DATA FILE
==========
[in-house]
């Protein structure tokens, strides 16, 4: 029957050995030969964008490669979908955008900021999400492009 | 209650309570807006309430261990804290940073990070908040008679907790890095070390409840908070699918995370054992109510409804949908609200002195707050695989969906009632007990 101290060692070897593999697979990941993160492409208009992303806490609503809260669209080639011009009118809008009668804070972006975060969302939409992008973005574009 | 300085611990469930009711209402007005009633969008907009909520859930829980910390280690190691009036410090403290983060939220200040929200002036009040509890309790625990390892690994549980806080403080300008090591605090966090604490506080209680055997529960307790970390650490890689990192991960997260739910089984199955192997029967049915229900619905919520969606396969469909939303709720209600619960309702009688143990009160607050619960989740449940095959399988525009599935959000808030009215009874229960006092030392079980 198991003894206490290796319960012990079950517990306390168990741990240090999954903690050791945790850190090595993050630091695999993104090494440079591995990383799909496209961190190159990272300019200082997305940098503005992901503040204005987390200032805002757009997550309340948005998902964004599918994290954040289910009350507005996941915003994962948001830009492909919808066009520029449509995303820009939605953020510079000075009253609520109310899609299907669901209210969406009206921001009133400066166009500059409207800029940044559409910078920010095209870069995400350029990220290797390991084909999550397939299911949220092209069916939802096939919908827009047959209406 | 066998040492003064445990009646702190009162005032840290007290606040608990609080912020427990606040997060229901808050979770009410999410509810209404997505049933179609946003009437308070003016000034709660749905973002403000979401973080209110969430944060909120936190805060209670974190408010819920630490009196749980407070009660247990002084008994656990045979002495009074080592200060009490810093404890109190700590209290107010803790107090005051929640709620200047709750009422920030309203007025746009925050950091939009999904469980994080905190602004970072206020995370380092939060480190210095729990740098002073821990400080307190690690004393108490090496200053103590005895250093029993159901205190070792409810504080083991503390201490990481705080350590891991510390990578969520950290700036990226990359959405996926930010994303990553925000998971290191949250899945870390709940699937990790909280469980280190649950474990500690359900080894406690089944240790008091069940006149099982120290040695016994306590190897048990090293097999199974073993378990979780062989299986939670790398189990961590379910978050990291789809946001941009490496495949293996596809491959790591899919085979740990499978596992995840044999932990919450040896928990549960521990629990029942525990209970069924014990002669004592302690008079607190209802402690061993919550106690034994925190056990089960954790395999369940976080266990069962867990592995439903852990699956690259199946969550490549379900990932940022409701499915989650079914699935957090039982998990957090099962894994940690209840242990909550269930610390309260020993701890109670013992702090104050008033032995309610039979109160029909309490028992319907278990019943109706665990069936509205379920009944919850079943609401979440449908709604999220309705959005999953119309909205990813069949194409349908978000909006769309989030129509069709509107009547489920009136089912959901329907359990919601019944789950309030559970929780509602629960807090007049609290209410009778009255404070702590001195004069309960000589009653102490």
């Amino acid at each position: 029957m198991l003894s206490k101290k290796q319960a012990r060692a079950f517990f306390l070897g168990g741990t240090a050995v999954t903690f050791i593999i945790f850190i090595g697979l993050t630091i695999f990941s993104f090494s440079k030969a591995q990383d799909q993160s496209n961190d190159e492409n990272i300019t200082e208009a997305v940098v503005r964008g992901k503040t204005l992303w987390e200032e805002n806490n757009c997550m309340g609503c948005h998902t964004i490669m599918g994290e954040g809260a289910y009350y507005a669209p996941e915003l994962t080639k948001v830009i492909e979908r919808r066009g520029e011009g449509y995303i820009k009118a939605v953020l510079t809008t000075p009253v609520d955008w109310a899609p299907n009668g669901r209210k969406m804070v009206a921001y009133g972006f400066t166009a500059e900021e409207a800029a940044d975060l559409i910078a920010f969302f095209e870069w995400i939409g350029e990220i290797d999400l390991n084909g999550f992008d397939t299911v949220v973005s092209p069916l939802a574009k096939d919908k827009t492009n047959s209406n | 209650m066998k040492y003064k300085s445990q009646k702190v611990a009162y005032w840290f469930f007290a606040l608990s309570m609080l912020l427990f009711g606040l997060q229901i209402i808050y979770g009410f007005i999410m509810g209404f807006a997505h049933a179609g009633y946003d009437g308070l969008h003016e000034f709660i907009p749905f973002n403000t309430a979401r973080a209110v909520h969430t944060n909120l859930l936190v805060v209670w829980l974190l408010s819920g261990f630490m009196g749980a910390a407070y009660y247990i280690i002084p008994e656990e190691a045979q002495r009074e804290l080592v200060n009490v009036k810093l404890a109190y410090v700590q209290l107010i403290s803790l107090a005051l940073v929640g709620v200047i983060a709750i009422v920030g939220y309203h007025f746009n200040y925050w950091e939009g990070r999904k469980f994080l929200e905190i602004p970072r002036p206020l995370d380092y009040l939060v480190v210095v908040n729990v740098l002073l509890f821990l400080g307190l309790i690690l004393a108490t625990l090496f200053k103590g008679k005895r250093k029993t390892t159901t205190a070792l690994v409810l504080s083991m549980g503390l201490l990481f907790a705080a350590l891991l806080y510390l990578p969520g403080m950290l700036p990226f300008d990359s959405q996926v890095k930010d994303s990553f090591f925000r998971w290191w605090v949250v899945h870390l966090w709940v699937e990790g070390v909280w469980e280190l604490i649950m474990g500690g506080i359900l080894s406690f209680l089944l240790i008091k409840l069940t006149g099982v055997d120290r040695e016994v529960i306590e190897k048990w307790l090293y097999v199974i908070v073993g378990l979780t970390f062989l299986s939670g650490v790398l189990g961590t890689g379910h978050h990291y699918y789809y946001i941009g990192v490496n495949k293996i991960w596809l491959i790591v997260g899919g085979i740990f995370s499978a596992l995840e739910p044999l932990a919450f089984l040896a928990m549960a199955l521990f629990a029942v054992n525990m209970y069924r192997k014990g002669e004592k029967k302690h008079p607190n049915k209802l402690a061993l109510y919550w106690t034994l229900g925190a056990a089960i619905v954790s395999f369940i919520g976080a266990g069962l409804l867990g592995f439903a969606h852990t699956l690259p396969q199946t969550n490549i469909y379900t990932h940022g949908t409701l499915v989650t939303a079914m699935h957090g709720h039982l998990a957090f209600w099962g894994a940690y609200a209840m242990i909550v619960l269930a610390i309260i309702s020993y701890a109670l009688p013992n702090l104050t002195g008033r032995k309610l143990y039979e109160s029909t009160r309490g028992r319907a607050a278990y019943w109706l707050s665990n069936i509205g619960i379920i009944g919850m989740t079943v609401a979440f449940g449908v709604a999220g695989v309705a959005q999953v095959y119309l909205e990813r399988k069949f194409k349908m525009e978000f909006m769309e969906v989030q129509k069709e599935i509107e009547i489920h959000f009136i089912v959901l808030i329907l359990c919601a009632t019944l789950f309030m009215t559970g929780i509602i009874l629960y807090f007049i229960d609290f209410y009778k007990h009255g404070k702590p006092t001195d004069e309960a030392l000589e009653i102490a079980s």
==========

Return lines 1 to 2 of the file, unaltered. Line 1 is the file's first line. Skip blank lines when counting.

[in-house]
């Protein structure tokens, strides 16, 4: 029957050995030969964008490669979908955008900021999400492009 | 209650309570807006309430261990804290940073990070908040008679907790890095070390409840908070699918995370054992109510409804949908609200002195707050695989969906009632007990 101290060692070897593999697979990941993160492409208009992303806490609503809260669209080639011009009118809008009668804070972006975060969302939409992008973005574009 | 300085611990469930009711209402007005009633969008907009909520859930829980910390280690190691009036410090403290983060939220200040929200002036009040509890309790625990390892690994549980806080403080300008090591605090966090604490506080209680055997529960307790970390650490890689990192991960997260739910089984199955192997029967049915229900619905919520969606396969469909939303709720209600619960309702009688143990009160607050619960989740449940095959399988525009599935959000808030009215009874229960006092030392079980 198991003894206490290796319960012990079950517990306390168990741990240090999954903690050791945790850190090595993050630091695999993104090494440079591995990383799909496209961190190159990272300019200082997305940098503005992901503040204005987390200032805002757009997550309340948005998902964004599918994290954040289910009350507005996941915003994962948001830009492909919808066009520029449509995303820009939605953020510079000075009253609520109310899609299907669901209210969406009206921001009133400066166009500059409207800029940044559409910078920010095209870069995400350029990220290797390991084909999550397939299911949220092209069916939802096939919908827009047959209406 | 066998040492003064445990009646702190009162005032840290007290606040608990609080912020427990606040997060229901808050979770009410999410509810209404997505049933179609946003009437308070003016000034709660749905973002403000979401973080209110969430944060909120936190805060209670974190408010819920630490009196749980407070009660247990002084008994656990045979002495009074080592200060009490810093404890109190700590209290107010803790107090005051929640709620200047709750009422920030309203007025746009925050950091939009999904469980994080905190602004970072206020995370380092939060480190210095729990740098002073821990400080307190690690004393108490090496200053103590005895250093029993159901205190070792409810504080083991503390201490990481705080350590891991510390990578969520950290700036990226990359959405996926930010994303990553925000998971290191949250899945870390709940699937990790909280469980280190649950474990500690359900080894406690089944240790008091069940006149099982120290040695016994306590190897048990090293097999199974073993378990979780062989299986939670790398189990961590379910978050990291789809946001941009490496495949293996596809491959790591899919085979740990499978596992995840044999932990919450040896928990549960521990629990029942525990209970069924014990002669004592302690008079607190209802402690061993919550106690034994925190056990089960954790395999369940976080266990069962867990592995439903852990699956690259199946969550490549379900990932940022409701499915989650079914699935957090039982998990957090099962894994940690209840242990909550269930610390309260020993701890109670013992702090104050008033032995309610039979109160029909309490028992319907278990019943109706665990069936509205379920009944919850079943609401979440449908709604999220309705959005999953119309909205990813069949194409349908978000909006769309989030129509069709509107009547489920009136089912959901329907359990919601019944789950309030559970929780509602629960807090007049609290209410009778009255404070702590001195004069309960000589009653102490």